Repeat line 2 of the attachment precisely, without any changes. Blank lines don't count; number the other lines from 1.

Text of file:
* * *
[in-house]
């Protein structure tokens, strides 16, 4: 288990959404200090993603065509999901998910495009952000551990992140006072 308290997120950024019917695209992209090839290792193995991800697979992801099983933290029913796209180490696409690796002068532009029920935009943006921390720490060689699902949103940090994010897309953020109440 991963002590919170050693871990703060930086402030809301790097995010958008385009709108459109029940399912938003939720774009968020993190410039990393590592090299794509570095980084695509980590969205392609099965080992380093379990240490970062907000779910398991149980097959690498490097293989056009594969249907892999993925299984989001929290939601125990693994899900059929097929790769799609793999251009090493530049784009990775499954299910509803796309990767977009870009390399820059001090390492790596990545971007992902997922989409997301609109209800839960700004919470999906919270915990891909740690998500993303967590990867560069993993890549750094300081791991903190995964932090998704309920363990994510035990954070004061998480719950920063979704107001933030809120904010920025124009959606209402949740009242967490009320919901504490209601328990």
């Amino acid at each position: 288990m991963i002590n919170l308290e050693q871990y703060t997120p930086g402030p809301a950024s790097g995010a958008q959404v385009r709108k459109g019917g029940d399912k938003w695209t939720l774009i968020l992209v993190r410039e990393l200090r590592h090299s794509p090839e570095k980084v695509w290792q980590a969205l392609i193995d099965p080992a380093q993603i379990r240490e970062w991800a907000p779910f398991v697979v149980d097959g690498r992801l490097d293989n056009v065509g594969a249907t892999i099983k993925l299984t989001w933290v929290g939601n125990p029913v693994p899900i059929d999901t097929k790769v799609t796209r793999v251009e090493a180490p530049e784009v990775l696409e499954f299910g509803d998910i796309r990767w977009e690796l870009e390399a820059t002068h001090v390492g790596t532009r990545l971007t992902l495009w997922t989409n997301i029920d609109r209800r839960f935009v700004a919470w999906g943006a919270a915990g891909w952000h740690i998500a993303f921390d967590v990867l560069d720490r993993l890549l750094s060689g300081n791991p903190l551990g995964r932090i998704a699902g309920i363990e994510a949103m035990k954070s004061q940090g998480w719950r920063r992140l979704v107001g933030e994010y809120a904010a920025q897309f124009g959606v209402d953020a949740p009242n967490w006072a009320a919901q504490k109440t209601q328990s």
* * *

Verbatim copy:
């Protein structure tokens, strides 16, 4: 288990959404200090993603065509999901998910495009952000551990992140006072 308290997120950024019917695209992209090839290792193995991800697979992801099983933290029913796209180490696409690796002068532009029920935009943006921390720490060689699902949103940090994010897309953020109440 991963002590919170050693871990703060930086402030809301790097995010958008385009709108459109029940399912938003939720774009968020993190410039990393590592090299794509570095980084695509980590969205392609099965080992380093379990240490970062907000779910398991149980097959690498490097293989056009594969249907892999993925299984989001929290939601125990693994899900059929097929790769799609793999251009090493530049784009990775499954299910509803796309990767977009870009390399820059001090390492790596990545971007992902997922989409997301609109209800839960700004919470999906919270915990891909740690998500993303967590990867560069993993890549750094300081791991903190995964932090998704309920363990994510035990954070004061998480719950920063979704107001933030809120904010920025124009959606209402949740009242967490009320919901504490209601328990």